This 2019 systematic review assessed all available randomized-controlled trials using collagen supplementation for treatment efficacy regarding skin quality, anti-aging benefits, and potential application in medical dermatology. Eleven studies with a total of 805 patients were included. Eight studies used collagen hydrolysate, 2.5g/d to 10g/d, for 8 to 24 weeks, for the treatment of pressure ulcers, xerosis, skin aging, and cellulite. Two studies used collagen tripeptide, 3g/d for 4 to 12 weeks, with notable improvement in skin elasticity and hydration. Lastly, one study using collagen dipeptide suggested anti-aging efficacy is proportionate to collagen dipeptide content.

The authors concluded that preliminary results are promising for the short and long-term use of oral collagen supplements for wound healing and skin aging. Oral collagen supplements also increase skin elasticity, hydration, and dermal collagen density. Collagen supplementation is generally safe with no reported adverse events. Further studies are needed to elucidate medical use in skin barrier diseases such as atopic dermatitis and to determine optimal dosing regimens.

These conclusions are similar to those of a similar but smaller review of 2015 which concluded that the oral supplementation with collagen peptides is efficacious to improve hallmarks of skin aging.

And what about the many other claims that are currently being made for oral collagen?

A 2006 review of collagen for osteoarthritis concluded that a growing body of evidence provides a rationale for the use of collagen hydrolysate for patients with OA. It is hoped that ongoing and future research will clarify how collagen hydrolysate provides its clinical effects and determine which populations are most appropriate for treatment with this supplement. For other indication, the evidence seems less conclusive.

So, what should we make of this collective evidence. My interpretation is that, of course, there are caveats. For instance, most studies are small and not as rigorous as one would hope. But the existing evidence is nevertheless intriguing (and much more compelling than that for most other supplements). Moreover, there seem to be very few adverse effects with oral usage (don’t inject the stuff for cosmetic purposes, as often recommended!). Therefore, I feel that collagen might be one of the few dietary supplements worth keeping an eye on.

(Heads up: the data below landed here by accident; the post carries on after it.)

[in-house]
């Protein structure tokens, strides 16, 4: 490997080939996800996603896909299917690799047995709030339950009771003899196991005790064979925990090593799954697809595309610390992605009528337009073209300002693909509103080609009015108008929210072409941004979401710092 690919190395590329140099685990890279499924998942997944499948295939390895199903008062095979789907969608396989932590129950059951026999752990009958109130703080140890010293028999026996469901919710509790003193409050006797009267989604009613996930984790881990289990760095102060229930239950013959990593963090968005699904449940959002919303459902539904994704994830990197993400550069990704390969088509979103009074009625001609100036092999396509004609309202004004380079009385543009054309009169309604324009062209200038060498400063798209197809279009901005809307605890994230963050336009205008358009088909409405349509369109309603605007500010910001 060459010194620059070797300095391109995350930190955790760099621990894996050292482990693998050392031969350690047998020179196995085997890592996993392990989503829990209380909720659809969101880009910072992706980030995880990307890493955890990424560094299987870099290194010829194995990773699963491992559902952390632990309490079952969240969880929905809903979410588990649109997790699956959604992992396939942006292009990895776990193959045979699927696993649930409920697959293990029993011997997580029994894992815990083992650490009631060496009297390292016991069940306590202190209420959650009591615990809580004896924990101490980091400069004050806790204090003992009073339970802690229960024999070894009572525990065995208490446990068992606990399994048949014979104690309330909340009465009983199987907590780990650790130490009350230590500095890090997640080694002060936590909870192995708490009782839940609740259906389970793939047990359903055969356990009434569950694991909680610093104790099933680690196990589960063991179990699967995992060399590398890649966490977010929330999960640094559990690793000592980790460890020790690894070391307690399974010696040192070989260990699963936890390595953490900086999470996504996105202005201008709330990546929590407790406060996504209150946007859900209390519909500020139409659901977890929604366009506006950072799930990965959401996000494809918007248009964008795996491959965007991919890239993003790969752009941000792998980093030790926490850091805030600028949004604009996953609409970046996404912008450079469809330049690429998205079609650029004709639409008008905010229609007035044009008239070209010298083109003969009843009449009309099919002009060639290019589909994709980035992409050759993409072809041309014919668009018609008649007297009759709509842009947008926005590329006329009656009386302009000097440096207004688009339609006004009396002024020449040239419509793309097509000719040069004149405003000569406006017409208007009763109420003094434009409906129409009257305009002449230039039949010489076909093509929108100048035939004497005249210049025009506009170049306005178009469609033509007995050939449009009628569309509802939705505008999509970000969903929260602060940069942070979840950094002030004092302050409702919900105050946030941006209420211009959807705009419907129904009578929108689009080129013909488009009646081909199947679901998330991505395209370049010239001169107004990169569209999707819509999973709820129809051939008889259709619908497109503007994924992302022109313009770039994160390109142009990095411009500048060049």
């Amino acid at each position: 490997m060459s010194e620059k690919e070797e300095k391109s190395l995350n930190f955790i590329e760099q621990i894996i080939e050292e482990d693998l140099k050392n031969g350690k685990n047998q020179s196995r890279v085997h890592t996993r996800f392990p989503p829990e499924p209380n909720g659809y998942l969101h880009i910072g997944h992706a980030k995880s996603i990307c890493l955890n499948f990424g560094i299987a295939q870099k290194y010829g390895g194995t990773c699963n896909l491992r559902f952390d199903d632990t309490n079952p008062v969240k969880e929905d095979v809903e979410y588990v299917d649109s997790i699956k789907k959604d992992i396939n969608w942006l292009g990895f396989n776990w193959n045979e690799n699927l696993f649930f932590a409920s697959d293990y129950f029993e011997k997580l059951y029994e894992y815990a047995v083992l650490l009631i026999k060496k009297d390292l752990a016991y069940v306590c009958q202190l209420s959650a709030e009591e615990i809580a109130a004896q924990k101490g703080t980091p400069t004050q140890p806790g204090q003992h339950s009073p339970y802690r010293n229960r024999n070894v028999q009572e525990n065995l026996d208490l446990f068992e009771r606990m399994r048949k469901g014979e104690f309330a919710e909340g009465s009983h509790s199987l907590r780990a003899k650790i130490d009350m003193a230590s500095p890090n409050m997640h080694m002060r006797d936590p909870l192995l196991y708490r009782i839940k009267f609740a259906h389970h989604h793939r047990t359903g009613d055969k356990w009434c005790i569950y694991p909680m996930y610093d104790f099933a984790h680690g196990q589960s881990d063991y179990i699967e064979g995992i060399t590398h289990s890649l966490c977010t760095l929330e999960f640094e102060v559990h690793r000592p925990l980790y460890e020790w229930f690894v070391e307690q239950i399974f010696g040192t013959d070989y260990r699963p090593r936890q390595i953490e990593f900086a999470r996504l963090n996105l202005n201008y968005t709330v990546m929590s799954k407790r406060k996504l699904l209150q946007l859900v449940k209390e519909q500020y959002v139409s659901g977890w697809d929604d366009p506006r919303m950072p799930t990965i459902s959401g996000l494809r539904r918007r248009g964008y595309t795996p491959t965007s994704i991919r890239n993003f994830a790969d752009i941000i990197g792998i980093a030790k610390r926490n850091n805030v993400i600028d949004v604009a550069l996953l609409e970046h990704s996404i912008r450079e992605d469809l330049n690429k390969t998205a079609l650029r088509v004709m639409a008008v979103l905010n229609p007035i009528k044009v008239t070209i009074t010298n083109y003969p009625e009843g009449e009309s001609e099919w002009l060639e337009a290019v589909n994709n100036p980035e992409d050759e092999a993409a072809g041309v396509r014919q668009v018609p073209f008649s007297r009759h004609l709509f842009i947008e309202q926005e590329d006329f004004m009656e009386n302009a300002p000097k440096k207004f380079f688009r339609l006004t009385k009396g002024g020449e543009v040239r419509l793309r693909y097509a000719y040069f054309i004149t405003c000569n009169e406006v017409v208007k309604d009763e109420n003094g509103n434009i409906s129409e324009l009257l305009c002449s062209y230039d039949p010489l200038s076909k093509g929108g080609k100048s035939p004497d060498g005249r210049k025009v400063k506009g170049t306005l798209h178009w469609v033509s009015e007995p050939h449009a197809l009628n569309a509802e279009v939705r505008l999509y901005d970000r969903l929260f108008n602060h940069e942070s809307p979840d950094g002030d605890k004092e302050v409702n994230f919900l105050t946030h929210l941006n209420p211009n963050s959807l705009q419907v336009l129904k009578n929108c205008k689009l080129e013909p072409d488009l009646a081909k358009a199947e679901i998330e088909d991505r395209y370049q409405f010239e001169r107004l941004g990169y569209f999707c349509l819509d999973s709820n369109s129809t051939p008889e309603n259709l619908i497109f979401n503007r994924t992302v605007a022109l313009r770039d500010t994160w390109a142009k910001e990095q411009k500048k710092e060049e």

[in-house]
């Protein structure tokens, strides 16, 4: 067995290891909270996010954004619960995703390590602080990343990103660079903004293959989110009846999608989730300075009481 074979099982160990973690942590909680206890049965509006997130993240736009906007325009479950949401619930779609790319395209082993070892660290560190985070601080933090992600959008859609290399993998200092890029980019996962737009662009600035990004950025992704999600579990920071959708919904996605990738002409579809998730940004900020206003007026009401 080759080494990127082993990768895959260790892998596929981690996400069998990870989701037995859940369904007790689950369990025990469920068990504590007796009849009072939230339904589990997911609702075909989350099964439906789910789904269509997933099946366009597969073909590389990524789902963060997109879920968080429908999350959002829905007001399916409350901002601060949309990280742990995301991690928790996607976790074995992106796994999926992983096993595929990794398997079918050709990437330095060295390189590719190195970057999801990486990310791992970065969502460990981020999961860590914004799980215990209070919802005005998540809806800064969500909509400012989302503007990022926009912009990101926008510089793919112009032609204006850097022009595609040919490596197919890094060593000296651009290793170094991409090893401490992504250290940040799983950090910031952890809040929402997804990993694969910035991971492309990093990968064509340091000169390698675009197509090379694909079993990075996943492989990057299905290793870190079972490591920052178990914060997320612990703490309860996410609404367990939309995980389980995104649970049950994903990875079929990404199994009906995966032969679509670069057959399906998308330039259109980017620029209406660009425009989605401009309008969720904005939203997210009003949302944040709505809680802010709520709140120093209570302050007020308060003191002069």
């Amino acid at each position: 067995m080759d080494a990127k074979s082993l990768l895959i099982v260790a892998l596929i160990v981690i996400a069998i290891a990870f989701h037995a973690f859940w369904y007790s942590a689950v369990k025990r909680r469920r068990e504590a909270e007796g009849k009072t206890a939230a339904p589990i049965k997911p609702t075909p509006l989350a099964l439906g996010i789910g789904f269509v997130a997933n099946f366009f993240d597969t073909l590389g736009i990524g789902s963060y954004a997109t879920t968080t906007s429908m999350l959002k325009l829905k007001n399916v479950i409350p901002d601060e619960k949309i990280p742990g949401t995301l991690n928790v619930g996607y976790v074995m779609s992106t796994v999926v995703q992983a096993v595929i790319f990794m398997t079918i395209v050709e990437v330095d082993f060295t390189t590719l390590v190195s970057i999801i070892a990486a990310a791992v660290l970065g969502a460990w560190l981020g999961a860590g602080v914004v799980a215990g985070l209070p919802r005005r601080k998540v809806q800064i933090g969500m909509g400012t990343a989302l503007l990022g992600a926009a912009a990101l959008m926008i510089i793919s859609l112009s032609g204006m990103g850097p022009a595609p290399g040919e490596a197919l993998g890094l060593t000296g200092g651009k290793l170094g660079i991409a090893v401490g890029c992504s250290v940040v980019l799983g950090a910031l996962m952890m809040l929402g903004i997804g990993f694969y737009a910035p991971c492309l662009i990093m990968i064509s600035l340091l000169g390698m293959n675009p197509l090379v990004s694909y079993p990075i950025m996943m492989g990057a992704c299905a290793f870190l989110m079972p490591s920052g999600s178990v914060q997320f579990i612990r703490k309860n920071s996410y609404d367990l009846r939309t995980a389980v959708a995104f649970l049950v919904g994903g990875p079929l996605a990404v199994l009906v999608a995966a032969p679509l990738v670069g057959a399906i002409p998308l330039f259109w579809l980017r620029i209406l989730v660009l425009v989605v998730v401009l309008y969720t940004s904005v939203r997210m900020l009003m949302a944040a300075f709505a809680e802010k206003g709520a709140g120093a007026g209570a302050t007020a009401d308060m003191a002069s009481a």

So-called alternative medicine (SCAM) for animals is popular. A recent survey suggested that 76% of US dog and cat owners use some form of SCAM. Another survey showed that about one quarter of all US veterinary medical schools run educational programs in SCAM. Amazon currently offers more that 4000 books on the subject.

The range of SCAMs advocated for use in animals is huge and similar to that promoted for use in humans; the most commonly employed practices seem to include acupuncture, chiropractic, energy healing, homeopathy (as discussed in the previous post) and dietary supplements. In this article, I will briefly discuss the remaining 4 categories.

ACUPUNCTURE

Acupuncture is the insertion of needles at acupuncture points on the skin for therapeutic purposes. Many acupuncturists claim that, because it is over 2 000 years old, acupuncture has ‘stood the test of time’ and its long history proves acupuncture’s efficacy and safety. However, a long history of usage proves very little and might even just demonstrate that acupuncture is based on the pre-scientific myths that dominated our ancient past.